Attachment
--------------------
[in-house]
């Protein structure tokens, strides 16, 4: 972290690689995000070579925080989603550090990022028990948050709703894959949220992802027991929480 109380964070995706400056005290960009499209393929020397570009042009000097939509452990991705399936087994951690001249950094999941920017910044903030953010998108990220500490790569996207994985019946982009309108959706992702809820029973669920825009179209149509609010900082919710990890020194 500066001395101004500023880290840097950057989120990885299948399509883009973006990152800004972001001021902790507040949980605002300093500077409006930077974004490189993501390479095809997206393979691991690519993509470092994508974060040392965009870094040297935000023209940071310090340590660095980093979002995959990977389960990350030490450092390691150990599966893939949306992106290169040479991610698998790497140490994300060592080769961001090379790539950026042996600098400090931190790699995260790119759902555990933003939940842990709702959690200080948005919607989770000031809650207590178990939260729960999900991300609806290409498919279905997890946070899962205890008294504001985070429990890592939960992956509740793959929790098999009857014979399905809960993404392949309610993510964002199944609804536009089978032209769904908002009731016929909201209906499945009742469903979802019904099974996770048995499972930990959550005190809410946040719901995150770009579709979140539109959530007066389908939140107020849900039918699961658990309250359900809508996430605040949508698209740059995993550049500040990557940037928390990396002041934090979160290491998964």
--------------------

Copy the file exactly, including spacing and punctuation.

[in-house]
């Protein structure tokens, strides 16, 4: 972290690689995000070579925080989603550090990022028990948050709703894959949220992802027991929480 109380964070995706400056005290960009499209393929020397570009042009000097939509452990991705399936087994951690001249950094999941920017910044903030953010998108990220500490790569996207994985019946982009309108959706992702809820029973669920825009179209149509609010900082919710990890020194 500066001395101004500023880290840097950057989120990885299948399509883009973006990152800004972001001021902790507040949980605002300093500077409006930077974004490189993501390479095809997206393979691991690519993509470092994508974060040392965009870094040297935000023209940071310090340590660095980093979002995959990977389960990350030490450092390691150990599966893939949306992106290169040479991610698998790497140490994300060592080769961001090379790539950026042996600098400090931190790699995260790119759902555990933003939940842990709702959690200080948005919607989770000031809650207590178990939260729960999900991300609806290409498919279905997890946070899962205890008294504001985070429990890592939960992956509740793959929790098999009857014979399905809960993404392949309610993510964002199944609804536009089978032209769904908002009731016929909201209906499945009742469903979802019904099974996770048995499972930990959550005190809410946040719901995150770009579709979140539109959530007066389908939140107020849900039918699961658990309250359900809508996430605040949508698209740059995993550049500040990557940037928390990396002041934090979160290491998964």